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Post Menopause Sex: The Symptoms Women Keep to Themselves

Post Menopause Sex: The Symptoms Women Keep to Themselves

It isn’t just young people who are constantly being barraged with articles and advertising designed to make us feel inadequate about ourselves, and especially our sexual attractiveness. This can be particularly true for women who’ve gone through menopause.

Just like the effects of puberty in our youth, menopause brings about some fairly profound bodily changes. We hear about a lot of these changes pretty frequently. We all know about how menopause can cause hot flashes and night sweats. We’ve heard that some women experience moodiness and forgetfulness. Most of these we feel no problem in discussing with friends or even strangers. But when it comes to vaginal pain caused by dry, thin vaginal tissues, we’ve had an unfortunate tendency to keep that “bad news” to ourselves.

Otherwise known as vulvovaginal atrophy, this condition is caused by the drop of estrogen in our systems. It can make having sexual intercourse extremely painful. Lubricants can help, but they aren’t always enough to get the juices flowing. In youth-dominated culture, we are loath to face growing older and discovering that what was once so easy may now require a little extra effort and planning. Many of us aren’t aware of the commonness of the condition, nor do we know about some of safe over-the-counter and prescription therapies that can help.

AARP Magazine addressed this issue in a recent article and provided some insight into the problem and a glimmer of good news. In the article, Dr. Sheryl Kingsberg, chief of the division of behavioral science at University Hospitals Case Medical Center in Cleveland, talked about a recent study she conducted about the level of silence around this issue. The study, which was published in the May issue of the Journal of Sexual Medicine, looked at more than 3,000 women ages 45 to 75, and “found that many women suffer silently with vaginal pain, mostly because of embarrassment about bringing it up.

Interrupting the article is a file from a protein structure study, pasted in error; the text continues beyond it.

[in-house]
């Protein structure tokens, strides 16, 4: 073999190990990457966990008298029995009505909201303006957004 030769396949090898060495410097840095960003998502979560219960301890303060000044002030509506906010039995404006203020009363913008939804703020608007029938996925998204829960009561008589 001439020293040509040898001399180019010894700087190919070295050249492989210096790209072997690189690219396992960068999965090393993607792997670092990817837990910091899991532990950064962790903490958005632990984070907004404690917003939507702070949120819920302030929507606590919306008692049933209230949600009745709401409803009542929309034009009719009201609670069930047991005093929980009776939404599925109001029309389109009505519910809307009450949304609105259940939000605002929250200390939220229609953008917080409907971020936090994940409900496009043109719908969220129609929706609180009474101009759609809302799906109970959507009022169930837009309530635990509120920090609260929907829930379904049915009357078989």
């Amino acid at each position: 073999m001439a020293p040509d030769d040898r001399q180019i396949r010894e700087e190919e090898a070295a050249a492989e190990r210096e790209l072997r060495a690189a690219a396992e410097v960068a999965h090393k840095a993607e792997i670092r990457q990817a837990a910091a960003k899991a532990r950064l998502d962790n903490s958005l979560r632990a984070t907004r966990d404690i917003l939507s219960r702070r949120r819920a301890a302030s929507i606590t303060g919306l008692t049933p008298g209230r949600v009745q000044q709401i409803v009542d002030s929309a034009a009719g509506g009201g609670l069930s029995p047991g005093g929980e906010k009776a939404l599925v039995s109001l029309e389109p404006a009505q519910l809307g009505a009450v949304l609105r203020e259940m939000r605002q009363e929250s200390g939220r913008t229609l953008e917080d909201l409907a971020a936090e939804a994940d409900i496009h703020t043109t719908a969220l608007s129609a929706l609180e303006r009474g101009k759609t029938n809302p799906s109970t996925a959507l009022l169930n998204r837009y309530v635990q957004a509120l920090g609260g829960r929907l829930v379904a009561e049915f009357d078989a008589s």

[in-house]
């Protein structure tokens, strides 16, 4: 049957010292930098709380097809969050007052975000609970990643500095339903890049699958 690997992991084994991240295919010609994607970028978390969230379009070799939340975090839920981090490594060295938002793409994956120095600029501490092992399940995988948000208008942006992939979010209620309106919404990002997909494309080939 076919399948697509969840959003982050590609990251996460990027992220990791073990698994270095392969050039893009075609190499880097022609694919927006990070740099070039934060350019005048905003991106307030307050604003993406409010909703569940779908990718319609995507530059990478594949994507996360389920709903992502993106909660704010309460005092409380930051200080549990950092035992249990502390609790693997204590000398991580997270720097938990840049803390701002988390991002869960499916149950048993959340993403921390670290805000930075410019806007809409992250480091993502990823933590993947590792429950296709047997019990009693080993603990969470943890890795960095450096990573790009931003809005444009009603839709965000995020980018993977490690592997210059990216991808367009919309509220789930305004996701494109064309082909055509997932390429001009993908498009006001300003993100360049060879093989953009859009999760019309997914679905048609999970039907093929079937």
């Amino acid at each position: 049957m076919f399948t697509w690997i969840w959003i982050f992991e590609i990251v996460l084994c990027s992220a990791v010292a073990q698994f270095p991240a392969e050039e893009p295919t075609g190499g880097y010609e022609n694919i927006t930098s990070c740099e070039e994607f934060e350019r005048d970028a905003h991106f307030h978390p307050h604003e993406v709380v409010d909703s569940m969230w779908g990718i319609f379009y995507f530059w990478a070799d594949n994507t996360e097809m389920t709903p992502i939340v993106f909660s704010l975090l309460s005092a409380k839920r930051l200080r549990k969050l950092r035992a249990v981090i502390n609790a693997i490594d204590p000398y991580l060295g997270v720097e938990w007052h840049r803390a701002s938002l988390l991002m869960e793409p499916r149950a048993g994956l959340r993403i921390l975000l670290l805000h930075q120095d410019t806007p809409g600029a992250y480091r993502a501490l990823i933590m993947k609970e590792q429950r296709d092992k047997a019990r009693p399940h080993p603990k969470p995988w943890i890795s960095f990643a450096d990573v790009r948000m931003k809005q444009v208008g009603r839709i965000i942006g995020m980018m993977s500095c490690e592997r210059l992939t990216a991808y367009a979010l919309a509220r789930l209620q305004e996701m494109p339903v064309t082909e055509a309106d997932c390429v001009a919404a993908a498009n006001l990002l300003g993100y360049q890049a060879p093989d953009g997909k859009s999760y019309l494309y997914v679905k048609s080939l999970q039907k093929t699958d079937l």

Kingsberg was quoted in the article as saying, "There is a tremendous lack of communication around vaginal discomfort." She says the condition is both "underdiagnosed and undertreated" in older women, thanks to a lack of communication between health care providers and their postmenopausal patients. The study found that “nearly 60 percent of the women said vaginal dryness and irritation had affected their enjoyment of sex, yet only 44 percent had discussed the problem with their health care provider.”

Kingsberg went on to surmise that “part of the reason for women's reticence may be that they don't realize that their symptoms are common and directly tied to menopause." Only 24 percent of the participants attributed their discomfort to menopause's hormonal changes. Many of the women said that if it were common, they would expect their doctors to bring it up and they weren’t.

It’s clear that we all need to do a better job communicating. As patients, we need to speak up when changes in our body are affecting our quality of life. Your AOA physician can help set your mind at ease. You aren’t the only person with these symptoms and there are safe and effective treatments available to keep your intimate relations on track. We’ll do our best to ask all the pertinent questions, but when we miss something, please speak up. We’re here for you!

Learn more about vaginal atrophy and treatments available: